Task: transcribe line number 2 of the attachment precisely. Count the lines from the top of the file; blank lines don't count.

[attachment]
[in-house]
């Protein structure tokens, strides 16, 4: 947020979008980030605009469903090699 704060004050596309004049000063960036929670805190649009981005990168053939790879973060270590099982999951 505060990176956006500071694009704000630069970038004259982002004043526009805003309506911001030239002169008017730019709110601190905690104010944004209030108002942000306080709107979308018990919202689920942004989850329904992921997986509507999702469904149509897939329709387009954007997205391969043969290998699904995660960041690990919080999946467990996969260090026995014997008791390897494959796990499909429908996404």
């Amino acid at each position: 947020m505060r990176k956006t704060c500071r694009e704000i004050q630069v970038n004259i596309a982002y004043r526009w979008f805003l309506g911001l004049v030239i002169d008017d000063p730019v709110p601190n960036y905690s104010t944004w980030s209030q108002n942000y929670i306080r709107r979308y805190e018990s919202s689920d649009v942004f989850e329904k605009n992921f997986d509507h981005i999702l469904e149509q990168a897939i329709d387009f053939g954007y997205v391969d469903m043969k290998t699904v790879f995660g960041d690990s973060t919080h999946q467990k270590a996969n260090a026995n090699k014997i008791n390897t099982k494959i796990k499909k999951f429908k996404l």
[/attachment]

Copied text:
């Protein structure tokens, strides 16, 4: 947020979008980030605009469903090699 704060004050596309004049000063960036929670805190649009981005990168053939790879973060270590099982999951 505060990176956006500071694009704000630069970038004259982002004043526009805003309506911001030239002169008017730019709110601190905690104010944004209030108002942000306080709107979308018990919202689920942004989850329904992921997986509507999702469904149509897939329709387009954007997205391969043969290998699904995660960041690990919080999946467990996969260090026995014997008791390897494959796990499909429908996404």